This is called the first Soviet science fiction film because of its "futuristic" sets on Mars, although most of it takes place in Moscow. The movie is set at the beginning of the NEP (New ... See full summary »
This is called the first Soviet science fiction film because of its "futuristic" sets on Mars, although most of it takes place in Moscow. The movie is set at the beginning of the NEP (New Economic Policy) in December, 1921. A mysterious radio message is beamed around the world, and among the engineers who receive it are Los, the hero, and his colleague Spiridonov. Los is an individualist dreamer. Aelita is the daughter of Tuskub, the ruler of a totalitarian state on Mars in which the working classe are put into cold storage when they are not needed. With a telescope, Aelita is able to watch Los. As if by telepathy, Los obsesses about being watched by her. After some hugger-mugger involving the murder of his wife and a pursuing detective, Los takes the identity of Spiridonov and builds a spaceship. With the revolutionary Gusev, he travels to Mars, but the Earthlings and Aelita are thrown into prison by the dictator. Gusev and Los begin a proletarian uprising, and Aelita offers to lead ... Written by
Fiona Kelleghan <email@example.com>
At the international exhibition of decorative arts, 1925 Paris Expo, Yakov Protazanov was given an award for this film. See more »
When Gor is first shown in the same scene as the Princess Aelita, and he descends a flight of stairs, he trips on one of the steps and for an instant he looses his seriousness and grins. Ijoshka, shown on the right, smirks slightly when the blooper occurs. See more »
A remarkable film from 1924, of immense historical interest. See the turbulence of Russia as it was just a few years after the 1917 revolution and the subsequent war 1918-21 against the foreign-backed White Army. But see it all in the context of a most amazing futurist film, at least the equal of the other two equivalent futurist greats from Germany and Britain - Metropolis (1927) and High Treason (1928), respectively. Arguably it is the best of the three, with avant garde sets and costumes that could have come straight out of the Bauhaus' choreography workshop. The version shown on Australian TV had a presumably later added music score that was just so perfect and integrated to the film's plot and visuals that it could not possibly have been better had it been original. It had a mesmerising robotic, minimalist, mechanical and repetitive character that was simply made for a futurist and surreal film like this. The cyrillic characters of the silent narration only add (for us Westerners, at least) to the mystery and surreality of the whole story, and one can only feel sorry for those who, after all this tour-de-force, feel shortchanged from an unfulfilled need for a more banal storyline. Or aggrieved by the perception of the film as mere propaganda. There's always reruns of Rambo and The Green Berets for you, fellers! It's a pity most cinephiles are oblivious to the existence of this film, as wider availability and screening would ensure its fame as one of the greatest silent, futurist and early modern films.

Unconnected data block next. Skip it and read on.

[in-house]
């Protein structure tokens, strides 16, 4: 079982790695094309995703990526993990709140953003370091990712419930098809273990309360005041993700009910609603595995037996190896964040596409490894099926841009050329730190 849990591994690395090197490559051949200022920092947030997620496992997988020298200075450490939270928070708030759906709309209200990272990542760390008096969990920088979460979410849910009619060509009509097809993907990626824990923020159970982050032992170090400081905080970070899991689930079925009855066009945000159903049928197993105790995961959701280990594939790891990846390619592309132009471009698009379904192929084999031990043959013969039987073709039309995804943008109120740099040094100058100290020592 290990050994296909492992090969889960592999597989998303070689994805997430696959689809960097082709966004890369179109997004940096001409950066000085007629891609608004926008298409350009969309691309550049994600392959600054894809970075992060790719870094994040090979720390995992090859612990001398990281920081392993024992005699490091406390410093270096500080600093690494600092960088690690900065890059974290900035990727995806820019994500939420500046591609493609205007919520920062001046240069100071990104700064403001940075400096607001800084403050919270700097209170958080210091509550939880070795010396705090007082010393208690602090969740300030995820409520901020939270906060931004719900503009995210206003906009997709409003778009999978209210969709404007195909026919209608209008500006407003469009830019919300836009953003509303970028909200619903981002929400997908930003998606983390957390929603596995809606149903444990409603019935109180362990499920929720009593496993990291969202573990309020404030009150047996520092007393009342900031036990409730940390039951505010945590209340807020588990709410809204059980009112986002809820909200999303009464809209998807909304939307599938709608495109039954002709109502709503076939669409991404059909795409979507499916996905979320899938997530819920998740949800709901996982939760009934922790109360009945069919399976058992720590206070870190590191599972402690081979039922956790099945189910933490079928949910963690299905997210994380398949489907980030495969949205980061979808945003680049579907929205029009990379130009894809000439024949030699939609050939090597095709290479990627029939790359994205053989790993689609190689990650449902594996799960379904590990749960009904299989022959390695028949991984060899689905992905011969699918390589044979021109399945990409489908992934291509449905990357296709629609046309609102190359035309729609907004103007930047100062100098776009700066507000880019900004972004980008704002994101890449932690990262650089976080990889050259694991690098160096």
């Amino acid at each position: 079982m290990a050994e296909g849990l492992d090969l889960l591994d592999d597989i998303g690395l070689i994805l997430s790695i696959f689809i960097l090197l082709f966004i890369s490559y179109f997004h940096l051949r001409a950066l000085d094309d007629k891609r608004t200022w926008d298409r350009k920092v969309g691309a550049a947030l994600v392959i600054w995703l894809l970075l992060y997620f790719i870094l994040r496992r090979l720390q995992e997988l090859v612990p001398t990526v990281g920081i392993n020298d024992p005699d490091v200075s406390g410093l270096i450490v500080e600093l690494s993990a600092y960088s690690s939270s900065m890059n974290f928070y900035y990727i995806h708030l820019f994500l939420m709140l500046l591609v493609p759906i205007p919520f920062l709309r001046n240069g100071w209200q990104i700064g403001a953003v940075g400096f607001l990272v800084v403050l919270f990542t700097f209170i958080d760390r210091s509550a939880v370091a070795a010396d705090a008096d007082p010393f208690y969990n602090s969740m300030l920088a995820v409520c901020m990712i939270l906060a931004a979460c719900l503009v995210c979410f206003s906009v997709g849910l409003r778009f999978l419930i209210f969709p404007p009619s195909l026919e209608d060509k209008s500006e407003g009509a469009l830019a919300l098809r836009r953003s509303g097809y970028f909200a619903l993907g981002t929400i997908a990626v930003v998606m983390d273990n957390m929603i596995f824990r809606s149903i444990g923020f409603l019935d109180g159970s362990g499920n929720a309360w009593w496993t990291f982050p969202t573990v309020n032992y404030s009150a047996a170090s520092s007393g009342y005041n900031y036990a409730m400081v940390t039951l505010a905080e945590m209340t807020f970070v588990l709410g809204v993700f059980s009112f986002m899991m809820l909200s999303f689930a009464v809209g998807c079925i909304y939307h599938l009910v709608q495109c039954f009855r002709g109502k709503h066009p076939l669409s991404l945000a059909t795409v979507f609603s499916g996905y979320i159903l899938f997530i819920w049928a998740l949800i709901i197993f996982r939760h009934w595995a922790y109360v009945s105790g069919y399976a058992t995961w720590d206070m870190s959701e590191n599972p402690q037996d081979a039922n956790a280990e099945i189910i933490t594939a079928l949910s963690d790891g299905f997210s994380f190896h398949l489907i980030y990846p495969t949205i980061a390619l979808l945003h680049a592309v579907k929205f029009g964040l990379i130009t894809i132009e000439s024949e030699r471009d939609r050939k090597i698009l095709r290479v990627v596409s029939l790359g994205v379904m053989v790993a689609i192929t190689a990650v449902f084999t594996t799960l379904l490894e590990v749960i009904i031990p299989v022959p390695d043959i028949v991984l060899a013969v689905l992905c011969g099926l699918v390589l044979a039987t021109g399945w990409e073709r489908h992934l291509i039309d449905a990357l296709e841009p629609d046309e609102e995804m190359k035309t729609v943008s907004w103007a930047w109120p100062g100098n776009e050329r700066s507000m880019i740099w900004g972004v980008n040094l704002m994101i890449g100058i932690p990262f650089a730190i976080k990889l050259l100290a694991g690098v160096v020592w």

15 of 22 people found this review helpful.
Was this review helpful to you?